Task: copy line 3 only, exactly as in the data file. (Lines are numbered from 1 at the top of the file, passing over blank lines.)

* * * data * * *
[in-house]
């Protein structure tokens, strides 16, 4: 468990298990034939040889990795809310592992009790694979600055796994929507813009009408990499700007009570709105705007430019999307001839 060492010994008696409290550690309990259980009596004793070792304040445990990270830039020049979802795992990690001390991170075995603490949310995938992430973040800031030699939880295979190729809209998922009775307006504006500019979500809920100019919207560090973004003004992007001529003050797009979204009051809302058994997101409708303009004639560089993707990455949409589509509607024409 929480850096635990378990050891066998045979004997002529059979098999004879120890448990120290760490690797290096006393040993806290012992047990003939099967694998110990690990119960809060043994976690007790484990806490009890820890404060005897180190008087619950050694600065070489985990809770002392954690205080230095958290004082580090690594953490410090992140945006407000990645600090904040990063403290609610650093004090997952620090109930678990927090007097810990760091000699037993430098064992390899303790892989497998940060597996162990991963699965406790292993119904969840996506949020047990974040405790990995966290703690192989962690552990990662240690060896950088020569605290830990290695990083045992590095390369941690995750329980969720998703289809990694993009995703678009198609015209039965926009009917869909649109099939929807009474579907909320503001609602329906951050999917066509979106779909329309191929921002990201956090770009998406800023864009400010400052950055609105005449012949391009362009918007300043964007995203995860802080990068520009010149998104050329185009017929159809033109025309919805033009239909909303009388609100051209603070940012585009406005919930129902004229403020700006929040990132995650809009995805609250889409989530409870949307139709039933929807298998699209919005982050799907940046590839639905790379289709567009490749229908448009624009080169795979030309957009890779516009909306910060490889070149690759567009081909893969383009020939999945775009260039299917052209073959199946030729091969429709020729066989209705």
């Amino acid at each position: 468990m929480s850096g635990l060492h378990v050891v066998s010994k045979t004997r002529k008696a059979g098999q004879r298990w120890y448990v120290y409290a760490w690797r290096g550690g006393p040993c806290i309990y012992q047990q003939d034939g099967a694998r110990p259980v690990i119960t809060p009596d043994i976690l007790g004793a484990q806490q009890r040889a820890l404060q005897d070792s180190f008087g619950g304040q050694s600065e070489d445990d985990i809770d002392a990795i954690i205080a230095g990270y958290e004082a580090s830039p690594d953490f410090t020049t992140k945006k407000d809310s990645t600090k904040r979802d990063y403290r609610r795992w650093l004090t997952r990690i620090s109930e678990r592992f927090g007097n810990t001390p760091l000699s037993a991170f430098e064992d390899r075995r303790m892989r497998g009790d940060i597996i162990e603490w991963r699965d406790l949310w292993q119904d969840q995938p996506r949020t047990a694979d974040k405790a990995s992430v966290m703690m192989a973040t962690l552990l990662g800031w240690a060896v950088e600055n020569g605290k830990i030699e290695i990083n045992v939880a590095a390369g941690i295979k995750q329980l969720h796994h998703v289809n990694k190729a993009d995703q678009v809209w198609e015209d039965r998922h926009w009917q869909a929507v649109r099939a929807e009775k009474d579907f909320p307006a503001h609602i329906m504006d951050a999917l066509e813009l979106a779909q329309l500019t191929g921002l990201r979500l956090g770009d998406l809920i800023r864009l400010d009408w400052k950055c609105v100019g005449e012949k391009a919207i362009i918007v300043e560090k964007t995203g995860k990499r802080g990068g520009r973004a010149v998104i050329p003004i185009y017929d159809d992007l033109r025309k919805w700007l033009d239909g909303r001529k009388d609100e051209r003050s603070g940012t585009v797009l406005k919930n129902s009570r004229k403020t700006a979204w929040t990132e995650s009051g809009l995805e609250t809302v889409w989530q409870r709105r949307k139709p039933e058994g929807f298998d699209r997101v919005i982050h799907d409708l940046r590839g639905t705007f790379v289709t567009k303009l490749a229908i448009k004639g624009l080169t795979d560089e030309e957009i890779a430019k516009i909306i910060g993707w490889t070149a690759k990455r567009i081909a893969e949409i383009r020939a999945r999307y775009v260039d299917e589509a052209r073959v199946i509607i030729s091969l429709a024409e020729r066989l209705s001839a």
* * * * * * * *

């Amino acid at each position: 468990m929480s850096g635990l060492h378990v050891v066998s010994k045979t004997r002529k008696a059979g098999q004879r298990w120890y448990v120290y409290a760490w690797r290096g550690g006393p040993c806290i309990y012992q047990q003939d034939g099967a694998r110990p259980v690990i119960t809060p009596d043994i976690l007790g004793a484990q806490q009890r040889a820890l404060q005897d070792s180190f008087g619950g304040q050694s600065e070489d445990d985990i809770d002392a990795i954690i205080a230095g990270y958290e004082a580090s830039p690594d953490f410090t020049t992140k945006k407000d809310s990645t600090k904040r979802d990063y403290r609610r795992w650093l004090t997952r990690i620090s109930e678990r592992f927090g007097n810990t001390p760091l000699s037993a991170f430098e064992d390899r075995r303790m892989r497998g009790d940060i597996i162990e603490w991963r699965d406790l949310w292993q119904d969840q995938p996506r949020t047990a694979d974040k405790a990995s992430v966290m703690m192989a973040t962690l552990l990662g800031w240690a060896v950088e600055n020569g605290k830990i030699e290695i990083n045992v939880a590095a390369g941690i295979k995750q329980l969720h796994h998703v289809n990694k190729a993009d995703q678009v809209w198609e015209d039965r998922h926009w009917q869909a929507v649109r099939a929807e009775k009474d579907f909320p307006a503001h609602i329906m504006d951050a999917l066509e813009l979106a779909q329309l500019t191929g921002l990201r979500l956090g770009d998406l809920i800023r864009l400010d009408w400052k950055c609105v100019g005449e012949k391009a919207i362009i918007v300043e560090k964007t995203g995860k990499r802080g990068g520009r973004a010149v998104i050329p003004i185009y017929d159809d992007l033109r025309k919805w700007l033009d239909g909303r001529k009388d609100e051209r003050s603070g940012t585009v797009l406005k919930n129902s009570r004229k403020t700006a979204w929040t990132e995650s009051g809009l995805e609250t809302v889409w989530q409870r709105r949307k139709p039933e058994g929807f298998d699209r997101v919005i982050h799907d409708l940046r590839g639905t705007f790379v289709t567009k303009l490749a229908i448009k004639g624009l080169t795979d560089e030309e957009i890779a430019k516009i909306i910060g993707w490889t070149a690759k990455r567009i081909a893969e949409i383009r020939a999945r999307y775009v260039d299917e589509a052209r073959v199946i509607i030729s091969l429709a024409e020729r066989l209705s001839a």